After lighting it up in the OHA in 97-98, expectations were high for David Inman who was born in New York City but was raised in Toronto. He was supposed to be one of the top college freshmen. He was supposed to be a first round draft pick. He was supposed to be a star for Notre Dame. Instead Inman finished with 20 points in 38 games along with tons of scouts scratching their heads. Undaunted, Inman was still a fairly high draft pick (59th overall) of the New York Rangers. The scouts like most experts, figured Inman would rebound and show the same talent that made him a top prospect a year earlier. What they saw during Inman’s sophomore season was a player who had all the tools needed to be a star, minus all hockey sense imaginable.
During the 99-00 season, Inman’s game was marked by both highs and lows. There were stretches when it appeared things were finally starting to click. These streaks however were short lived as Inman would inevitably fall back into a slide and look perpetually lost on the ice. He didn’t have the vision to make smart plays, and his shots often couldn’t find the net or simply didn’t even leave his stick at all. To make matters worse, Inman found himself being knocked around the ice due to his smallish frame of 180 pounds.
As his junior year neared, Inman added 25 pounds to his frame and hopes were high that at the age of 20 that he could finally begin to develop as planned. While Inman would play five more games than the previous season, he would actually have two fewer goals and one less assist than his sophomore campaign. The whisper became louder until finally it become an annoying scream in Inman’s ears. “great tools, zero sense” scouts began to exclaim. In a matter of three years, Inman had gone from a budding star to a player whose hockey career was likely over after his college eligibility. Having fallen so far down the Rangers depth chart that he’d have to drill up for oil, Inman seemed like a bust through and through.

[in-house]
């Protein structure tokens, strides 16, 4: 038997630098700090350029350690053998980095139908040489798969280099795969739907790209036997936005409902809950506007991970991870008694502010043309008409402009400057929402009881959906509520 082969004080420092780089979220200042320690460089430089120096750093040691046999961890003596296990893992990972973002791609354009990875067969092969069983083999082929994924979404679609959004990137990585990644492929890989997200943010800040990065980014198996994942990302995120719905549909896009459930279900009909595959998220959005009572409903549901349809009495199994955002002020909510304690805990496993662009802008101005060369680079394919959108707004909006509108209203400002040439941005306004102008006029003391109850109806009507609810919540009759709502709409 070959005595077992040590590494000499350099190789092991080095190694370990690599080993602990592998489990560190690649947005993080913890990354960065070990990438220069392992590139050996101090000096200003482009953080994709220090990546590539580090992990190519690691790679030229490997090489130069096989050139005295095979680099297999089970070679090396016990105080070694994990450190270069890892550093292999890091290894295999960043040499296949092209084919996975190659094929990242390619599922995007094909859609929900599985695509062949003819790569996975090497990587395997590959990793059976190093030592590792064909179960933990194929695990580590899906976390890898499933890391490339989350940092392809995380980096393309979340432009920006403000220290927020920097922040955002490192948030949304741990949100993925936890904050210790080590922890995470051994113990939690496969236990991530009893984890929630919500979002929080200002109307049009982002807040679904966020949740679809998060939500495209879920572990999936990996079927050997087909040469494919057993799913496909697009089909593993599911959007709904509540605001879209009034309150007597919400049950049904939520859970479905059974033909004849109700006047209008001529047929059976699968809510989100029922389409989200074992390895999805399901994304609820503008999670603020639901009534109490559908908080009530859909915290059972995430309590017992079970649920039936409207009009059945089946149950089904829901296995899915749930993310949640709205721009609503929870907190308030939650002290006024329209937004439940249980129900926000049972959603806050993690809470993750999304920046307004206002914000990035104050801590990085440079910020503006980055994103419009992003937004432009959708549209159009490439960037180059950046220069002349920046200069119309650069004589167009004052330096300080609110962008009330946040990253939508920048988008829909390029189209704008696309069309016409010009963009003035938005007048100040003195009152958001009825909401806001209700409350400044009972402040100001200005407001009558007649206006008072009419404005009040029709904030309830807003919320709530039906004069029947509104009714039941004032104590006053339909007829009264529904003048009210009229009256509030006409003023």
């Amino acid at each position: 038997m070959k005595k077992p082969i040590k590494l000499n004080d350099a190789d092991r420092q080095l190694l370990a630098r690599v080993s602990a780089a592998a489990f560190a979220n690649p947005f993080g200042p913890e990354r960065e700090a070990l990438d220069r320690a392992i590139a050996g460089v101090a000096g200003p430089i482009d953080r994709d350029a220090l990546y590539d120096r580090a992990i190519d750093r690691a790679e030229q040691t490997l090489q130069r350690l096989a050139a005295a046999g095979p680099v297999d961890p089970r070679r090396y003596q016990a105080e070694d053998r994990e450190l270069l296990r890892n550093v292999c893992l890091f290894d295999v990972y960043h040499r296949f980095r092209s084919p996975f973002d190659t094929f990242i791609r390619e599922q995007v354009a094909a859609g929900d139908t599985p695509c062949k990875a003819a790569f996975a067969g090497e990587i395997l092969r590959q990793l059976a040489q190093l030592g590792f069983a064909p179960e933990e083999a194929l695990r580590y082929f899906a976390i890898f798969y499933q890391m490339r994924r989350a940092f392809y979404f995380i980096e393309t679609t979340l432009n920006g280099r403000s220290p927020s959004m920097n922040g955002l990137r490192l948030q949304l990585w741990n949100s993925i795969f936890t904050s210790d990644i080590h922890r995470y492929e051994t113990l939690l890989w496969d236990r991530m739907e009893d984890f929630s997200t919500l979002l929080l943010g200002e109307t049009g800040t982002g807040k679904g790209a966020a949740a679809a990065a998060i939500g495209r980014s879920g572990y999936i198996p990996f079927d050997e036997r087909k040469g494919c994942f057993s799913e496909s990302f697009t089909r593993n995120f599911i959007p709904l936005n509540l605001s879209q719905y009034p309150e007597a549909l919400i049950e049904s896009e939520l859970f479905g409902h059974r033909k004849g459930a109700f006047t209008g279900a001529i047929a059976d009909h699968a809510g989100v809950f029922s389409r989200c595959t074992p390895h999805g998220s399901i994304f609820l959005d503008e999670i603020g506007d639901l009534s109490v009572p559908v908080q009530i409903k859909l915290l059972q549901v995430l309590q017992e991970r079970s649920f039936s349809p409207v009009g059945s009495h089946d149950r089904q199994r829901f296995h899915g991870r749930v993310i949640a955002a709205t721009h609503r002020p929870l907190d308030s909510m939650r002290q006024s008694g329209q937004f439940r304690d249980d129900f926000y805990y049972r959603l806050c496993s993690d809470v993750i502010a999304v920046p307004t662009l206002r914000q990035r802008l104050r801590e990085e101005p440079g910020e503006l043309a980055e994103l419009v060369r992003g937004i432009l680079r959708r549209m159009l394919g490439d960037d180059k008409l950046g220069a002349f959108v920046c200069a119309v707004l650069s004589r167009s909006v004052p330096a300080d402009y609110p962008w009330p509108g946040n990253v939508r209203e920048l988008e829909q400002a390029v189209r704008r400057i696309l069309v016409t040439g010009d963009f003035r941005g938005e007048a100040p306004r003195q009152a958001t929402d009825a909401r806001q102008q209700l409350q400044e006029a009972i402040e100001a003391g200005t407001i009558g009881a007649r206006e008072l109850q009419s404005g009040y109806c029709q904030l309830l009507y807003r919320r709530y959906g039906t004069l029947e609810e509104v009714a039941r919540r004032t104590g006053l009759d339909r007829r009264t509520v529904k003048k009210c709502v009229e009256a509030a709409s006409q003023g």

Finally in his senior year something happened. Finally, something began to click. Inman, long written of by Rangers scouts as a flop, started putting up points. They started coming slowly and then instead of stopping they just kept flowing. Now 16 games into his senior season, Inman fights not only for the chance at a pro contract but also to salvage a career that once seemed destined for better things. With 18 points in 16 games, Inman certainly is on the right track. Now he must prove to his detractors, the Rangers and more importantly himself that he can keep it up. With half a season still to go, Inman might be able to extend his hockey life beyond its current existence.